Ditto here, but from Vanguard. It is amazing how well you get treated when you have a sizable stash with them. No birthday card though.
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Old 02-24-2015, 08:51 AM   #72
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Originally Posted by pb4uski View Post
It is amazing how well you get treated when you have a sizable stash with them. No birthday card though.
MIL had a pure FI portfolio with about 3 trades a quarter. For that she paid 1% and got a plant at Christmas. Once every three years she also got a free lunch. When I took over her portfolio, I saved her over $10k a year. Plus I gave her an understandable annual statement on one page.
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Old 02-24-2015, 09:36 AM   #73
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I'm not typical. I have investment debt and I do use wealth management services. But I am an introvert who retired in my 50s.
I don't have debt but use FA services too. I would have screwed up or taken a lot longer to get in the market without them. Over the past two months I've crunched numbers comparing if we had had our money in similar Vanguard indexes to see if they are still worth it, and the jury is definitely not in. Overall, despite their costs, we came out ahead. Last year, not so much. I am educating myself to become and DIY investor over the next couple of years.

I agree with the DIY investing folks though. I was just too busy to do it correctly and DH is still clueless when it comes to investing.

Otherwise fits me to a tee.
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Old 02-24-2015, 10:00 AM   #74
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I'm not introverted. In fact, I'm very gregarious, and like to talk to strangers and try to make them laugh. What isolates me is my sensitivity. For example, I don't like to hear or participate in gossip, and this trait of mine seems to put off all but the most intelligent women (like the ones on this forum).

It's not that I shake my head or say, "Oh, dear, you shouldn't gossip like that," it's that I stop participating, or try to change the subject, when the bitchy knives come out. Simply by not taking part, I reveal that I'm not part of the group-think. Once that happens, they stop including me. It's as if a willingness to trash those who aren't present, is the price of "belonging."

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Old 02-24-2015, 12:54 PM   #75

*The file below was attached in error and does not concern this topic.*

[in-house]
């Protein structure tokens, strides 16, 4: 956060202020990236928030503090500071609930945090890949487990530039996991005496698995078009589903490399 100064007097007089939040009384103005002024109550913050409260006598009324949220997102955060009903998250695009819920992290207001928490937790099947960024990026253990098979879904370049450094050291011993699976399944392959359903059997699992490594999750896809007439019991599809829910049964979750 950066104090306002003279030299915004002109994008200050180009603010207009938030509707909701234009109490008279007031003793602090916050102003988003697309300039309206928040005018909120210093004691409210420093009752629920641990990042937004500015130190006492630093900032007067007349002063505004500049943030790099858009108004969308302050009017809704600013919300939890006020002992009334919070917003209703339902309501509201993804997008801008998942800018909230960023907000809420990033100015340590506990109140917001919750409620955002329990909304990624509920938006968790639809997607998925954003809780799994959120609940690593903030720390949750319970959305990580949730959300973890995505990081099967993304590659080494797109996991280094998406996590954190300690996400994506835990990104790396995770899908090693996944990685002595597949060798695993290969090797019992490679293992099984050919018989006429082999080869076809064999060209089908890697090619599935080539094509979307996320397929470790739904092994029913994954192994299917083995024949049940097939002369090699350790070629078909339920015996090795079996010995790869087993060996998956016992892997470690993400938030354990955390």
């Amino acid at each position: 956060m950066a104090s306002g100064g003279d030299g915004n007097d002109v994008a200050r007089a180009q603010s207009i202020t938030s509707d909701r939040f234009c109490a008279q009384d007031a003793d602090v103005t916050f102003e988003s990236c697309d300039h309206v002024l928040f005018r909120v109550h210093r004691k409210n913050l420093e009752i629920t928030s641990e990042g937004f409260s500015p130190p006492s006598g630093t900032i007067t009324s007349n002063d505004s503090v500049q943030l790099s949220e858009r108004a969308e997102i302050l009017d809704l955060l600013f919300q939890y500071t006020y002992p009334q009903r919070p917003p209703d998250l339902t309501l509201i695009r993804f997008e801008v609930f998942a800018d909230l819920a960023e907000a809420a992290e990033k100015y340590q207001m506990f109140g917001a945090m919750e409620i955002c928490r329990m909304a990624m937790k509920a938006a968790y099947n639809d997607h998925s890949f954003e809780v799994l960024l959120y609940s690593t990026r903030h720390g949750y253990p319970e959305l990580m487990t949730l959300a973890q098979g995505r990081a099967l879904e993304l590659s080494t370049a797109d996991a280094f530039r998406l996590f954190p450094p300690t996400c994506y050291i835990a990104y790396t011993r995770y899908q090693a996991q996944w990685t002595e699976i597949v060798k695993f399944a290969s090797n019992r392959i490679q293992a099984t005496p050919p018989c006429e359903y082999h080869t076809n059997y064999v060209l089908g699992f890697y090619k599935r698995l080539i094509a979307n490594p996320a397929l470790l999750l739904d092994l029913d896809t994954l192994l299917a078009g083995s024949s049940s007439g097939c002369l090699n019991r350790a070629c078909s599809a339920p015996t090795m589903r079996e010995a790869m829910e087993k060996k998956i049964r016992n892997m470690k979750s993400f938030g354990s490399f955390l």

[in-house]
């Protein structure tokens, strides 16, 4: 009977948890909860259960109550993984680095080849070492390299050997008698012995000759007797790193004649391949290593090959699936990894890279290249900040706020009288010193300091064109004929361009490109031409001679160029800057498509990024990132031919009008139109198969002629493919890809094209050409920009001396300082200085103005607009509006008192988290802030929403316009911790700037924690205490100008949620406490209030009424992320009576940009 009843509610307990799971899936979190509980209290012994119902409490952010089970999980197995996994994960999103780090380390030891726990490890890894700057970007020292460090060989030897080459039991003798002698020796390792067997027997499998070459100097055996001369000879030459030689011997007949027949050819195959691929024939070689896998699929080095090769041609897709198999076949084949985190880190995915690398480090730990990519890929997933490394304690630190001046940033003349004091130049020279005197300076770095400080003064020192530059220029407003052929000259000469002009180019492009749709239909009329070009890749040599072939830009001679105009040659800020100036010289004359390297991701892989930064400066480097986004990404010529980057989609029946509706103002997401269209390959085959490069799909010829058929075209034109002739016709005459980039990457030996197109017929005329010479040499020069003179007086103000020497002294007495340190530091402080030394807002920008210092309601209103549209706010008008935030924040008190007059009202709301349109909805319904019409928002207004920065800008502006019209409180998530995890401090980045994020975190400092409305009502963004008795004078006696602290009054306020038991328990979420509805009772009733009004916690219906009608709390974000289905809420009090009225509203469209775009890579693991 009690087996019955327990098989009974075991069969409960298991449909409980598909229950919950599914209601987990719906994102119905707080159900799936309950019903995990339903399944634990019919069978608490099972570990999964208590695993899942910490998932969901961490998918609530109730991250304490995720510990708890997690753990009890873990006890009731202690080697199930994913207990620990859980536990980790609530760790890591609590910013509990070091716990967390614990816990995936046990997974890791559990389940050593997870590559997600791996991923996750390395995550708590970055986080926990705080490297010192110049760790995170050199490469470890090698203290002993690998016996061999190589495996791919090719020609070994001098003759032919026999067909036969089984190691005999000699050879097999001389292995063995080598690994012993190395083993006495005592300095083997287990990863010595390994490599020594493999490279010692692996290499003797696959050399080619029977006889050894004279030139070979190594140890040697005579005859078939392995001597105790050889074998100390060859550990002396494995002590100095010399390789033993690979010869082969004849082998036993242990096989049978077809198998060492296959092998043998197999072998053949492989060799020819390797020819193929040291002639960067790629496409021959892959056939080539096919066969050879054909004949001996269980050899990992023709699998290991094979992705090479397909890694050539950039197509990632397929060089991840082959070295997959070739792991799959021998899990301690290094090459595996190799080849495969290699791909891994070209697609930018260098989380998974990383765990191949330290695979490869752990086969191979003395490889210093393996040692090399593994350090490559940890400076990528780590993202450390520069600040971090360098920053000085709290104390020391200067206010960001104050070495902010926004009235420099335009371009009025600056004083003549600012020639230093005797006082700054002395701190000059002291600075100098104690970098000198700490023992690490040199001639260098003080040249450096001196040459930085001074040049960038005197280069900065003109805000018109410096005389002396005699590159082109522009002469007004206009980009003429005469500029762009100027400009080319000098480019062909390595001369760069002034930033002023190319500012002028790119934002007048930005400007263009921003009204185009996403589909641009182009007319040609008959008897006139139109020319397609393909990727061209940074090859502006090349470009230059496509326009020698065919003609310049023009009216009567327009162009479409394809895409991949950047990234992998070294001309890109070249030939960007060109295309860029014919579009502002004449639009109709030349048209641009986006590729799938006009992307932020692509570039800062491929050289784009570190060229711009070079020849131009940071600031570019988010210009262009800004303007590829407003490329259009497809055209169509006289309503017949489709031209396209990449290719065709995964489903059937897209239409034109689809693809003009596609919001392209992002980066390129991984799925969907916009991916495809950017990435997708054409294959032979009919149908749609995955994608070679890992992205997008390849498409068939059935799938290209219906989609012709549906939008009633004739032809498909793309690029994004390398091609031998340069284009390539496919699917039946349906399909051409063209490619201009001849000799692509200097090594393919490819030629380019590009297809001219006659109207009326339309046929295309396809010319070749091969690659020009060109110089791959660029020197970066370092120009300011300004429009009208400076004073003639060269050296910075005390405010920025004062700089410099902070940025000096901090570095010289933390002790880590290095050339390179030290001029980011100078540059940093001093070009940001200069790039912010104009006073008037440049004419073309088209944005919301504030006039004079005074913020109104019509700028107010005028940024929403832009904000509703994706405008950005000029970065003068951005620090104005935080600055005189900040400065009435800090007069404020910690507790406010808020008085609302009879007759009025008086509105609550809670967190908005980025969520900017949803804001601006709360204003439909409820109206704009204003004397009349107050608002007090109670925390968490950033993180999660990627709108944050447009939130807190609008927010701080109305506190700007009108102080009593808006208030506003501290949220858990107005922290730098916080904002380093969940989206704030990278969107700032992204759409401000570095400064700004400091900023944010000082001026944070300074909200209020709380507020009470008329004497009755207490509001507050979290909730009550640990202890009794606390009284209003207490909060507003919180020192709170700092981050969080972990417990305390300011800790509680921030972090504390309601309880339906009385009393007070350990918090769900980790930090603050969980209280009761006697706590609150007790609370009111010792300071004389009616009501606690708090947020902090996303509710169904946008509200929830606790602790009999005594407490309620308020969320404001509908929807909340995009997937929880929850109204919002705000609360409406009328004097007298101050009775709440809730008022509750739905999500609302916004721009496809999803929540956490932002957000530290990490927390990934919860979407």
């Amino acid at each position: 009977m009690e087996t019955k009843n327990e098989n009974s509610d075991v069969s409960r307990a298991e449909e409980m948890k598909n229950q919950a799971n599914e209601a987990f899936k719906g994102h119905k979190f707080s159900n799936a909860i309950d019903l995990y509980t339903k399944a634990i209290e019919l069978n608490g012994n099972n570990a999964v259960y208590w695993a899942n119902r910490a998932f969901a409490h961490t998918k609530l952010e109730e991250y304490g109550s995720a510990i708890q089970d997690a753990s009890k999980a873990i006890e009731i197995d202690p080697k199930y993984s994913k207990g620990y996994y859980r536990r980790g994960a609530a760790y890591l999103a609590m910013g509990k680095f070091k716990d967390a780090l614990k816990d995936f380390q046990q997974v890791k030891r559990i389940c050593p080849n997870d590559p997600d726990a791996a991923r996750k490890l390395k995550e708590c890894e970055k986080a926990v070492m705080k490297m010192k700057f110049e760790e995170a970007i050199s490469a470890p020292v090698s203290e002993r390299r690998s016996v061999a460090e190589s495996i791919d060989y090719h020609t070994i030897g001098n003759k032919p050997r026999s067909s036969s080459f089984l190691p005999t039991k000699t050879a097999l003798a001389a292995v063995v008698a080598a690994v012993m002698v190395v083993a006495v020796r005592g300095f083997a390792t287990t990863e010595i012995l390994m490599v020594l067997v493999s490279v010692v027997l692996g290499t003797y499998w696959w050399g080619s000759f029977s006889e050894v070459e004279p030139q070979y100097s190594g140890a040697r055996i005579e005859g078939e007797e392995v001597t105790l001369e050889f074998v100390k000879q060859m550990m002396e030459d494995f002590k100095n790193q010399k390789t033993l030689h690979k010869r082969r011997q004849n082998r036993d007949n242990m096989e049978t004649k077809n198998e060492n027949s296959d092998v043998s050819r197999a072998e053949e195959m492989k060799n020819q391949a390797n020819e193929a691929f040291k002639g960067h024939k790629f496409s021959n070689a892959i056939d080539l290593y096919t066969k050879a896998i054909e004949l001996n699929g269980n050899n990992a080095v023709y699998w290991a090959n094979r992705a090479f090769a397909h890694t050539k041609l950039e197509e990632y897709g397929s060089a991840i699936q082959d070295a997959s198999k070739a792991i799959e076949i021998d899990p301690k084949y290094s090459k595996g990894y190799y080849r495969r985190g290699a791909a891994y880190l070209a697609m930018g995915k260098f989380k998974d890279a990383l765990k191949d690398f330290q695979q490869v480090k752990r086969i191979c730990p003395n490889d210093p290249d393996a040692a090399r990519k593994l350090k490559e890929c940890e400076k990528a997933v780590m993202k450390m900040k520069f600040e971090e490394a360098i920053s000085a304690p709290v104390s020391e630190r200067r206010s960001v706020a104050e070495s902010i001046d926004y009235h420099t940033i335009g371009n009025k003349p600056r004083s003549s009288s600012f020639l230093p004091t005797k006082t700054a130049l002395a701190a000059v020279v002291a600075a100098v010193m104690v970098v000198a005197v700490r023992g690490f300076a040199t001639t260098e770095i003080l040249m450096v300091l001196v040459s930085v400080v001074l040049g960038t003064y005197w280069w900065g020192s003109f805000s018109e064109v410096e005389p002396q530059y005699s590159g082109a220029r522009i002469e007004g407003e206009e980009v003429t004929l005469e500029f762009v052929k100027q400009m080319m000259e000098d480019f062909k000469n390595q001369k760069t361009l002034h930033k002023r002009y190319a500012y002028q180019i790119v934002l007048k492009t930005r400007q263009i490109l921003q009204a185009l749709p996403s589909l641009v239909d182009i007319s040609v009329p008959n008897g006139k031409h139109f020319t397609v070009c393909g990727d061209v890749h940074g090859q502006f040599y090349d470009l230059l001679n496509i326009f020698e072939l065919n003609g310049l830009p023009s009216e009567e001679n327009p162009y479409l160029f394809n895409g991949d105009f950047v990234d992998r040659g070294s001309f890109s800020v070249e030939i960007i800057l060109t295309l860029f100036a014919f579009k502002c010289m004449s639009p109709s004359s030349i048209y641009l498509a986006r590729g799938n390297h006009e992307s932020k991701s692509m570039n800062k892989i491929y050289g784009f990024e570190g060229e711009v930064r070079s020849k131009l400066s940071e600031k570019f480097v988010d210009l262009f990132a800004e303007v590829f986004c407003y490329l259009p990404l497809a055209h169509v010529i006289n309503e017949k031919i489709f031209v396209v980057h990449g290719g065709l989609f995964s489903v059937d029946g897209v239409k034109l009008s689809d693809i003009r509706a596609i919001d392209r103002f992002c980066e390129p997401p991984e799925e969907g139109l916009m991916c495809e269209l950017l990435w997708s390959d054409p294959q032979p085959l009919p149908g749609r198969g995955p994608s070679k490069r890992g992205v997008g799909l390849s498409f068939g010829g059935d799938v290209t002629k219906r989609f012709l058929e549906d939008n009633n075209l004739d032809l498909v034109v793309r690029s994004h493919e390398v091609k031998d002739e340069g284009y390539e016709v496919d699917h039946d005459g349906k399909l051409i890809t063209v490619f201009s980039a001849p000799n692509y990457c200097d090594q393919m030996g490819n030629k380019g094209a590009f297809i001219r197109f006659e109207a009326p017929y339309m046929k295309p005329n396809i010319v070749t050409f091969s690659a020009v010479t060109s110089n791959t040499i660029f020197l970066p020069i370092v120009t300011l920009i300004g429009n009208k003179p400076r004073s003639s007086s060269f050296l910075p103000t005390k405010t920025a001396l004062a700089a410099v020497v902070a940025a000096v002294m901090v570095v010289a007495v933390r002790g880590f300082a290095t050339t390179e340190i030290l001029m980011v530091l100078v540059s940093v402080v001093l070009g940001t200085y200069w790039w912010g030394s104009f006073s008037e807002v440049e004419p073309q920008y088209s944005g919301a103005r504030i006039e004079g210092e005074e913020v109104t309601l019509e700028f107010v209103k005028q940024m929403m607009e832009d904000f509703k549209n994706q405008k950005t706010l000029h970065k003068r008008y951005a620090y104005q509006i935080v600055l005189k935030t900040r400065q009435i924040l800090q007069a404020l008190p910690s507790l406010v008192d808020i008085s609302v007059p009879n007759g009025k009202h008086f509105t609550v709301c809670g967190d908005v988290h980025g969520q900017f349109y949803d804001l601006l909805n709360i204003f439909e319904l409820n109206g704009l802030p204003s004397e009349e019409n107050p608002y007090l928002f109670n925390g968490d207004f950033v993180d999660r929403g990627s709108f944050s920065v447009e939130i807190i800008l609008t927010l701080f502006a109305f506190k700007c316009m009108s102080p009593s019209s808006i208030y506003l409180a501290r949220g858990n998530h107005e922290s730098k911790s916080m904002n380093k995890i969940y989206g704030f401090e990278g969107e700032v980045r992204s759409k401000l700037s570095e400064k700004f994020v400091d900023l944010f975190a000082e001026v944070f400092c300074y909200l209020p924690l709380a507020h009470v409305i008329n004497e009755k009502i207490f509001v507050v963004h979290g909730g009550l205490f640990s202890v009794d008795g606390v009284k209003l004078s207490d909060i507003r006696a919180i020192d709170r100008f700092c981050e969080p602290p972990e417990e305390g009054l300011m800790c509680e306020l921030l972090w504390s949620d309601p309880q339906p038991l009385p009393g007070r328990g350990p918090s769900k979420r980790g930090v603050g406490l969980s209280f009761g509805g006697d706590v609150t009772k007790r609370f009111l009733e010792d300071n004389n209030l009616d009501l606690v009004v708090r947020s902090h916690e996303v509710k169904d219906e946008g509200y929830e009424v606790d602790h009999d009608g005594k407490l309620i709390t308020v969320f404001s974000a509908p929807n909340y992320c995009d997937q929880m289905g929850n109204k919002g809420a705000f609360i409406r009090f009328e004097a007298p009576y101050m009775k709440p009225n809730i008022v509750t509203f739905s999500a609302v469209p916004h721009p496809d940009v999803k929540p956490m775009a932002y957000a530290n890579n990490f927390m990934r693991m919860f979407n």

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Interesting Amethyst. Maybe it's a guy thing but I take a certain pride in not knowing anyone else's personal business.
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Old 02-24-2015, 01:08 PM   #76
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Generally if you work with other people you come to realize that knowledge is power. A moralistic approach is that knowing things about other people is somehow not quite top drawer. But it is taken for granted in sociology or social psychology that much important organizational information is informally transmitted, with no negative judgments implied.

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Old 02-24-2015, 01:09 PM   #77
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I am back after the "couple of cosmetic surgeries." Now I fit in (all I need is the huge talent part).



>>>>>> Originally Posted by braumeister
&nbspon't forget "Incredibly good looking and hugely talented."
>>>>>>

Quote:
Originally Posted by robnplunder View Post
That rules me out. I will be back after couple of cosmetic surgeries. Please refer to my avatar.

Other traits I have observed:
  • Financially very conservative
  • Can carry on a discussion like an adult ... perhaps, that's b/c the forum has so many good moderators.
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Old 02-24-2015, 01:51 PM   #78
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I score a dismal 4 out of 6, because of the age thing.

Early Retirement & Financial Independence Community - View Poll Results

This poll from 2010 would suggest the typical forum member is aged 35 - 70

As in, I don't think age is a typical factor.

Demographics and education also seem all over the place, so it comes back to personality.

Long range planner and a high amount of grit I'd say.

Staying the course, yes, but not in a Boglehead kind of way. More as in LBYM and keep your eye on the prize.
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Old 02-24-2015, 01:54 PM   #79
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Adding to the list:

Reads a lot, on a wide variety of topics.

Ignores “fads”.

Looks for the “behind the scenes” motivation for events and “news” items.
+1
Very much describes my approach.
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Old 02-24-2015, 02:27 PM   #80
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It's not the knowing of others' business I object to so much (you usually have to know something about people in order to help them, for example). It's the horrible satisfaction they get out of knocking other people who aren't there to defend themselves (I'm from NJ, so insulting people who are well able to insult you right back is in my DNA). It just makes my flesh creep and always has. So I either have to feel my flesh crawl, or stay away from a lot of people.

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Interesting Amethyst. Maybe it's a guy thing but I take a certain pride in not knowing anyone else's personal business.